India, possibly Cambay, Gujarat

XVII century

Cotton; loose silk polychrome threads; cotton filament filling.

Inventory sheet

Godrim is an appropriate term from the original Indian that designates a quilt. This piece consists of two cotton canvases, joined by embroidery stitches, with a filament filling that gives it relief and comfort. The embroidery is carried out predominantly in back stitch, with decorative motifs of a vegetal nature, exotic birds, cruciform designs, knights dressed in Portuguese style and, in the central medallion, a pelican.

Indian textiles, and particularly these godrins, exerted enormous fascination when Vasco da Gama presented them at court, upon returning from his first trip. This pleasure quickly converted into orders from the wealthier classes, transforming them into objects of luxury and ostentation.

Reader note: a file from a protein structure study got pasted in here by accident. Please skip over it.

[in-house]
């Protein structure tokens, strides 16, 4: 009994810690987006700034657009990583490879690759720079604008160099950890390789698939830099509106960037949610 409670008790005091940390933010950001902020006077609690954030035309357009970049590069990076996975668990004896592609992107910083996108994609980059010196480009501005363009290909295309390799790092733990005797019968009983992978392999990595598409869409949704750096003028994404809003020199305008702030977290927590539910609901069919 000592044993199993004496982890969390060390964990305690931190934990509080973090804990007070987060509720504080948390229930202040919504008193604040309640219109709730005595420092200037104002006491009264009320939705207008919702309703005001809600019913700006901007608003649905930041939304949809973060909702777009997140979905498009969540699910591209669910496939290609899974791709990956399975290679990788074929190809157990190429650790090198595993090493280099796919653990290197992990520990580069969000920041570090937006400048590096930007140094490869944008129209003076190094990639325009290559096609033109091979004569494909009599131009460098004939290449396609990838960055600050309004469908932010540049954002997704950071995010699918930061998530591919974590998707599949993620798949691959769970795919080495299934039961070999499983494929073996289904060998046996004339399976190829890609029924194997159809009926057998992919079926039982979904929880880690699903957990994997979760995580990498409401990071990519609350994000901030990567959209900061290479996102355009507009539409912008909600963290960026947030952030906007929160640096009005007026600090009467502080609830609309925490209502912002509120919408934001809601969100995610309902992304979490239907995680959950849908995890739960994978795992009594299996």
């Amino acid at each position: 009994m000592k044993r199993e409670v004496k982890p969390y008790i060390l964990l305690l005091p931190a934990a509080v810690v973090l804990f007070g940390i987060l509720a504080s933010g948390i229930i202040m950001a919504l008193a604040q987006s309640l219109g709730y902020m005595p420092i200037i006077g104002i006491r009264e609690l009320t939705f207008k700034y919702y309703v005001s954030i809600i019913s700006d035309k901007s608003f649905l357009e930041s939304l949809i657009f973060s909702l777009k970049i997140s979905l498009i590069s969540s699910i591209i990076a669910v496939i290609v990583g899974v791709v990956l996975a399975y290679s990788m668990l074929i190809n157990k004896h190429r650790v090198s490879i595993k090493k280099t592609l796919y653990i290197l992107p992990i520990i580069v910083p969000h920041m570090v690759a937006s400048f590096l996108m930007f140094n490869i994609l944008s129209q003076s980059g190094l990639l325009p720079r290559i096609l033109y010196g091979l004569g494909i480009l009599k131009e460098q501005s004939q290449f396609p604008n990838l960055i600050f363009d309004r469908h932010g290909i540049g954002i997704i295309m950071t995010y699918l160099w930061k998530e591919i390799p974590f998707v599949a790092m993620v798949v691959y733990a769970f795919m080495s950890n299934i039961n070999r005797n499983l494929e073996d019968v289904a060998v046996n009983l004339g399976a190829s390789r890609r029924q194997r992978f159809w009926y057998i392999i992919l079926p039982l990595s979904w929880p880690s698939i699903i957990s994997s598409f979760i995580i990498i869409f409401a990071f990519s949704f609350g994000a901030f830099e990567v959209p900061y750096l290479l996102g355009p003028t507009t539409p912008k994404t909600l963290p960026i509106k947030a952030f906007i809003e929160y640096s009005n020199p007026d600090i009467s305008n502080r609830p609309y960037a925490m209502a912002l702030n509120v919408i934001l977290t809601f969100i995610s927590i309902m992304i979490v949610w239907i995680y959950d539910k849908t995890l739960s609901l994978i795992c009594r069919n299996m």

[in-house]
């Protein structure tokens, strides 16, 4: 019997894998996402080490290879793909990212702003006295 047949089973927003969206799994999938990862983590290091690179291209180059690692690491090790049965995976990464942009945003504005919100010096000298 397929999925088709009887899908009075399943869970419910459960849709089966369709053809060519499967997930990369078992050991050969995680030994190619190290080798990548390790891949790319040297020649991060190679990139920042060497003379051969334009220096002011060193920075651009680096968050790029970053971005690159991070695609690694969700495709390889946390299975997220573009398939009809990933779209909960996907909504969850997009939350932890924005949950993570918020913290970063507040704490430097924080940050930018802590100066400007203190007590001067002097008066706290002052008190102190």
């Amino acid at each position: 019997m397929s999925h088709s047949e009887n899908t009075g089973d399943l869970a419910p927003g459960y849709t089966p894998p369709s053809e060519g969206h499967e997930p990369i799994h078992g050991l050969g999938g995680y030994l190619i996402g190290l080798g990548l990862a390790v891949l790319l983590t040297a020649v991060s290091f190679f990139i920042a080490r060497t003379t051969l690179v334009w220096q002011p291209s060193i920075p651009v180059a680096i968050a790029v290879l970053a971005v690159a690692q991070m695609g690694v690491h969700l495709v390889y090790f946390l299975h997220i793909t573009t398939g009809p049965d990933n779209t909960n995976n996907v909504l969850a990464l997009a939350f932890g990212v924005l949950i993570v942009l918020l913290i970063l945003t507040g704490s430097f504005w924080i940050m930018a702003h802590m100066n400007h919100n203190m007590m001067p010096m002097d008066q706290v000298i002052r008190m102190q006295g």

The demand was due to its aesthetic quality and the successful crossing between East and West: from the East, the raw material, the technique, the symbolic and decorative elements; from the West, Portuguese symbolic values (heraldic and others). They also responded to various requirements: covering beds, canopies, decorating walls of homes or churches, decorating balconies or providing comfort to platforms on solemn days.

These pieces were predominantly produced in Cambaia, in the Gujarat region, and were transported annually in large numbers by the Carreira da India ships through Goa, in the then Portuguese State of India.